The walls that enclose the famous strips are Grade II listed, and the maintenance of these and other walls in the area is crucial for the preservation of the special quality of the landscape. In 2009, when Mark and Caroline Hambleton bought Five Wells Farm, situated immediately beyond Chelmorton Low and close to the upland village of Flagg, they found that their field walls were in ruins. Mark enrolled on a stone-walling course and built up so much expertise that he now runs stone-walling courses in conjunction with David Bagshaw of Caxterway Farm.
Mark said: ‘Stone-walling is an art form rather than an exact science. The skill comes in choosing the right stones. A waller will know that he or she has mastered the technique when a stone is never put back on the ground once it has been selected. Our participants, who come from all walks of life, aim to complete up to six metres of wall to a height of four and a half feet on the day they are with us.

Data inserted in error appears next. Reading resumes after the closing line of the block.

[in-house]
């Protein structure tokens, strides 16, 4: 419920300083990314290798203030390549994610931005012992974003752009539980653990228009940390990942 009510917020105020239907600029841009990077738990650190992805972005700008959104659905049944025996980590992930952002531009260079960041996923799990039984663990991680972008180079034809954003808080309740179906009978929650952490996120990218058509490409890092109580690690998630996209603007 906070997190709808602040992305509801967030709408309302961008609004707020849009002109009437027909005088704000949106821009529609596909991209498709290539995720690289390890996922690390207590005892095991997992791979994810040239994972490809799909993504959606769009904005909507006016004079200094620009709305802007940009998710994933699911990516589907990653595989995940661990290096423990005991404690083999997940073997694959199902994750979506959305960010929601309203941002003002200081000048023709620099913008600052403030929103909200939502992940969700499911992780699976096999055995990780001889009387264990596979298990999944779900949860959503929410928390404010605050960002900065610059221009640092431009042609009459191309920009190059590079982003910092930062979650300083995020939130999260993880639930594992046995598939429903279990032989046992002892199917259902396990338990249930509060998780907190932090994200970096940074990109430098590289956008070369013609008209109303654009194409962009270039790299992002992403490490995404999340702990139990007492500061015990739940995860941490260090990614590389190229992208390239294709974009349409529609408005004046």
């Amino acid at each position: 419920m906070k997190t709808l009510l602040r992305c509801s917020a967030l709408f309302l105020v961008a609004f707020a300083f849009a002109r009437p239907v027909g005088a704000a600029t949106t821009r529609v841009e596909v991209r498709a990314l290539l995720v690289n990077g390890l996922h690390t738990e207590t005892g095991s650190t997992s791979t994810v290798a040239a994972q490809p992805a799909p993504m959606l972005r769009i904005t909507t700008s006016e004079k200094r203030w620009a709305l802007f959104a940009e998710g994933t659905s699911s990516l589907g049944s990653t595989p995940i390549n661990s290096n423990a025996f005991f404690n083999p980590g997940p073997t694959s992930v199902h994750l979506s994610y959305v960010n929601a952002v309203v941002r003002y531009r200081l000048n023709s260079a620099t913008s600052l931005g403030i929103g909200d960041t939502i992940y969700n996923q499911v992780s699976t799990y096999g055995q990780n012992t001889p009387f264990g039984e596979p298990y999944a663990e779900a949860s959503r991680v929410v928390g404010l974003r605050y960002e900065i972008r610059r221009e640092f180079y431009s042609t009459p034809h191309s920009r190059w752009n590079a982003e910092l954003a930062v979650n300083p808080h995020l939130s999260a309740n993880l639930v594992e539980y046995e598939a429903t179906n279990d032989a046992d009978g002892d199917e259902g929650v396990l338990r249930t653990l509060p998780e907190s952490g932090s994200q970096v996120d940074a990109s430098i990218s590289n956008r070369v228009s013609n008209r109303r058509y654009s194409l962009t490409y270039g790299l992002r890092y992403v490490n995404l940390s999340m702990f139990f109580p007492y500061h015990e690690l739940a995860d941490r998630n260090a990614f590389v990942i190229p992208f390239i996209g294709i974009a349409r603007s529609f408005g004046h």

Mark and Caroline have also refashioned one of their barns into a superb holiday-let with a picture window that commands a magnificent view across the White Peak Plateau. It is a perfect location for people who want to experience the bracing upland air, cycle or ride their horses on the Pennine Bridleway or visit the nearby Five Wells Tomb, the oldest chambered tomb in the British Isles.
The nearby village of Flagg has a nursery school, a Methodist chapel, a village hall, a number of working farms, several dwellings occupying sensitively-converted old buildings, including a former Unitarian chapel, and a caravan site located adjacent to the Elizabethan Flagg Hall. In common with all the other buildings I visited on my walkabout, this eerily-impressive hall has a story to tell. It is said to contain a skull that cannot be moved from its position without bringing misfortune to the owners.
To book a room or refreshments in Chelmorton’s War Memorial Institute, contact Ann Mayo on 01298 85344. To book a room at the Church Inn, email firstname.lastname@example.org. To book accommodation or a stone-walling course (7th May, 11th June, 17th Sept, 8th Oct), at Five Wells Farm email email@example.com. To book a place at Flagg Hall Campsite ring 01298 85003.